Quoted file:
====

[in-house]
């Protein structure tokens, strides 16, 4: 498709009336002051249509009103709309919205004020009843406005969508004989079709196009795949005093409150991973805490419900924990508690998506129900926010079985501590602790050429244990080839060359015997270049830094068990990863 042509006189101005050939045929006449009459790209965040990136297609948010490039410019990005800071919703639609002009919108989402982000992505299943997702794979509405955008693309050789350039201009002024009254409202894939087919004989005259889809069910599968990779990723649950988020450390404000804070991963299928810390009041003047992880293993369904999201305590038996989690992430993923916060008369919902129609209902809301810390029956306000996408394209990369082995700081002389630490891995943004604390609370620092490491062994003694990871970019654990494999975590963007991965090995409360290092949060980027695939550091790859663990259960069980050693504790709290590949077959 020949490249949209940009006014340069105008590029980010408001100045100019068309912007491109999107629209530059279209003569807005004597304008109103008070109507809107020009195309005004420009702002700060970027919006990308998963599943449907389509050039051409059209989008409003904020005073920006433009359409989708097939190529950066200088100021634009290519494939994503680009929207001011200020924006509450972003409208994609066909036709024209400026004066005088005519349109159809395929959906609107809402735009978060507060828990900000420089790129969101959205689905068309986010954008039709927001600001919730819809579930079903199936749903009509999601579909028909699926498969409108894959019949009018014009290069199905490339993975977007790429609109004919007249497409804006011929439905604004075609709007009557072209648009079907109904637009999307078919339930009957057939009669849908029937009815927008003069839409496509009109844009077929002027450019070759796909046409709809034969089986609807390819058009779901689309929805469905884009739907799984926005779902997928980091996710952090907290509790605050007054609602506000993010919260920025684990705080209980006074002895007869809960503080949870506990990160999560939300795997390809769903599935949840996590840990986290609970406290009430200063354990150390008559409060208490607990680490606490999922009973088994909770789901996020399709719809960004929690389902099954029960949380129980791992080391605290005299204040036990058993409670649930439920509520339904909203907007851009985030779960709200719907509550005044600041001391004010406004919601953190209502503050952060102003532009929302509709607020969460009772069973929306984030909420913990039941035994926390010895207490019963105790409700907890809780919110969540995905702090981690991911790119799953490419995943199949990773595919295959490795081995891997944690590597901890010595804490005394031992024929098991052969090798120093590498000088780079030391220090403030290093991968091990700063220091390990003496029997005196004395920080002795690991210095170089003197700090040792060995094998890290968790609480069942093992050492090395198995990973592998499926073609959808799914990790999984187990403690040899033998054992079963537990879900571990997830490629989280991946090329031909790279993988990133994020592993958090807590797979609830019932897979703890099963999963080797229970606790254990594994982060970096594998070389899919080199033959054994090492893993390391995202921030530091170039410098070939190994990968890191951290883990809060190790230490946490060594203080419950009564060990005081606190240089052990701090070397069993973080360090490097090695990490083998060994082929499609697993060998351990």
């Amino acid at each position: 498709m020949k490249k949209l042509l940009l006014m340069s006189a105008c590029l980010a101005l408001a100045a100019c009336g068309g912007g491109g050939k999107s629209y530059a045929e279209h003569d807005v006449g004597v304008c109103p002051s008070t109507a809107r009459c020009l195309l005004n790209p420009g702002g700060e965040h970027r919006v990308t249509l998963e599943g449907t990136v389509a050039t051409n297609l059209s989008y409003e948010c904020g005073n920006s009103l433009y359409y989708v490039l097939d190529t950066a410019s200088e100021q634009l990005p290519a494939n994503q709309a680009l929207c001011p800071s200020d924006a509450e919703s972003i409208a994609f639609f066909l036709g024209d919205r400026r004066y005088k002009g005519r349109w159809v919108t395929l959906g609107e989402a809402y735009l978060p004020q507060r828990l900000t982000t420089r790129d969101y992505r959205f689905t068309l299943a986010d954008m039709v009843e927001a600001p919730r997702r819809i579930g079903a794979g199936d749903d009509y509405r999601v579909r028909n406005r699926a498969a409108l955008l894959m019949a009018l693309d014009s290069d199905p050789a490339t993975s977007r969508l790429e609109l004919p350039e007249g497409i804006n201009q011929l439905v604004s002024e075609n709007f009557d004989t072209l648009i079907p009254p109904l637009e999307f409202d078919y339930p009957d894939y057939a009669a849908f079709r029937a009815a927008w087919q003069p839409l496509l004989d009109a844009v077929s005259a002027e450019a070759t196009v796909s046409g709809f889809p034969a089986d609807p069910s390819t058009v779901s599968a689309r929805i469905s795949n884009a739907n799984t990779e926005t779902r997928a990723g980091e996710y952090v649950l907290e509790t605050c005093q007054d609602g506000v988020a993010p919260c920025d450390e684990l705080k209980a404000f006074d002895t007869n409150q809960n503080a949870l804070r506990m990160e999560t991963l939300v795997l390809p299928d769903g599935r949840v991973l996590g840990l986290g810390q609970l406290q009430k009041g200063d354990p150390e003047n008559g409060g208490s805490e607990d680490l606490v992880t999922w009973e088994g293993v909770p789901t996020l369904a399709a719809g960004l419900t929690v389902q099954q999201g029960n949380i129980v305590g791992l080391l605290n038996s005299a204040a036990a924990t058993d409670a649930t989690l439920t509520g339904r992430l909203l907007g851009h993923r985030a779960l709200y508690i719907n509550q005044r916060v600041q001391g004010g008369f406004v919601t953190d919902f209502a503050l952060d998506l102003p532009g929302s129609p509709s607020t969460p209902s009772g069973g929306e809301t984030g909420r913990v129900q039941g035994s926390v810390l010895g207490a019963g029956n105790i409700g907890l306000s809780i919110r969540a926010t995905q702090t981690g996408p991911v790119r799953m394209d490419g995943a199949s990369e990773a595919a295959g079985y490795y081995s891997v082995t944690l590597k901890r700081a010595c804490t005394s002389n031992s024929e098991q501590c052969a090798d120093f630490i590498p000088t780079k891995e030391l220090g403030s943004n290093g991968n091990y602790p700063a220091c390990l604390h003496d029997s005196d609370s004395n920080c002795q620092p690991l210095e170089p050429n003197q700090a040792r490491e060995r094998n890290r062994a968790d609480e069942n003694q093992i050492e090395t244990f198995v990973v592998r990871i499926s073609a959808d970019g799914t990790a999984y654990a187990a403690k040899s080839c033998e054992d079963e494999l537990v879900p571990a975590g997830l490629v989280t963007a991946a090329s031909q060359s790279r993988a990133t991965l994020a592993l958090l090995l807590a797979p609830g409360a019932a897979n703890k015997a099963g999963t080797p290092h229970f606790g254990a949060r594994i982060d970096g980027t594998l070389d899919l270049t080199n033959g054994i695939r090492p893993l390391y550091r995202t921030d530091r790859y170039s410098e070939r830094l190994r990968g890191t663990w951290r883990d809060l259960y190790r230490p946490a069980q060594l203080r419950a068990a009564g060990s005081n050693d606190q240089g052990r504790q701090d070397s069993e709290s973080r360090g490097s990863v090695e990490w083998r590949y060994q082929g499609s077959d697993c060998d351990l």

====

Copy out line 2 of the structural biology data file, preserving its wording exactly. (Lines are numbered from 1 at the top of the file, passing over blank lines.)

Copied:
């Protein structure tokens, strides 16, 4: 498709009336002051249509009103709309919205004020009843406005969508004989079709196009795949005093409150991973805490419900924990508690998506129900926010079985501590602790050429244990080839060359015997270049830094068990990863 042509006189101005050939045929006449009459790209965040990136297609948010490039410019990005800071919703639609002009919108989402982000992505299943997702794979509405955008693309050789350039201009002024009254409202894939087919004989005259889809069910599968990779990723649950988020450390404000804070991963299928810390009041003047992880293993369904999201305590038996989690992430993923916060008369919902129609209902809301810390029956306000996408394209990369082995700081002389630490891995943004604390609370620092490491062994003694990871970019654990494999975590963007991965090995409360290092949060980027695939550091790859663990259960069980050693504790709290590949077959 020949490249949209940009006014340069105008590029980010408001100045100019068309912007491109999107629209530059279209003569807005004597304008109103008070109507809107020009195309005004420009702002700060970027919006990308998963599943449907389509050039051409059209989008409003904020005073920006433009359409989708097939190529950066200088100021634009290519494939994503680009929207001011200020924006509450972003409208994609066909036709024209400026004066005088005519349109159809395929959906609107809402735009978060507060828990900000420089790129969101959205689905068309986010954008039709927001600001919730819809579930079903199936749903009509999601579909028909699926498969409108894959019949009018014009290069199905490339993975977007790429609109004919007249497409804006011929439905604004075609709007009557072209648009079907109904637009999307078919339930009957057939009669849908029937009815927008003069839409496509009109844009077929002027450019070759796909046409709809034969089986609807390819058009779901689309929805469905884009739907799984926005779902997928980091996710952090907290509790605050007054609602506000993010919260920025684990705080209980006074002895007869809960503080949870506990990160999560939300795997390809769903599935949840996590840990986290609970406290009430200063354990150390008559409060208490607990680490606490999922009973088994909770789901996020399709719809960004929690389902099954029960949380129980791992080391605290005299204040036990058993409670649930439920509520339904909203907007851009985030779960709200719907509550005044600041001391004010406004919601953190209502503050952060102003532009929302509709607020969460009772069973929306984030909420913990039941035994926390010895207490019963105790409700907890809780919110969540995905702090981690991911790119799953490419995943199949990773595919295959490795081995891997944690590597901890010595804490005394031992024929098991052969090798120093590498000088780079030391220090403030290093991968091990700063220091390990003496029997005196004395920080002795690991210095170089003197700090040792060995094998890290968790609480069942093992050492090395198995990973592998499926073609959808799914990790999984187990403690040899033998054992079963537990879900571990997830490629989280991946090329031909790279993988990133994020592993958090807590797979609830019932897979703890099963999963080797229970606790254990594994982060970096594998070389899919080199033959054994090492893993390391995202921030530091170039410098070939190994990968890191951290883990809060190790230490946490060594203080419950009564060990005081606190240089052990701090070397069993973080360090490097090695990490083998060994082929499609697993060998351990």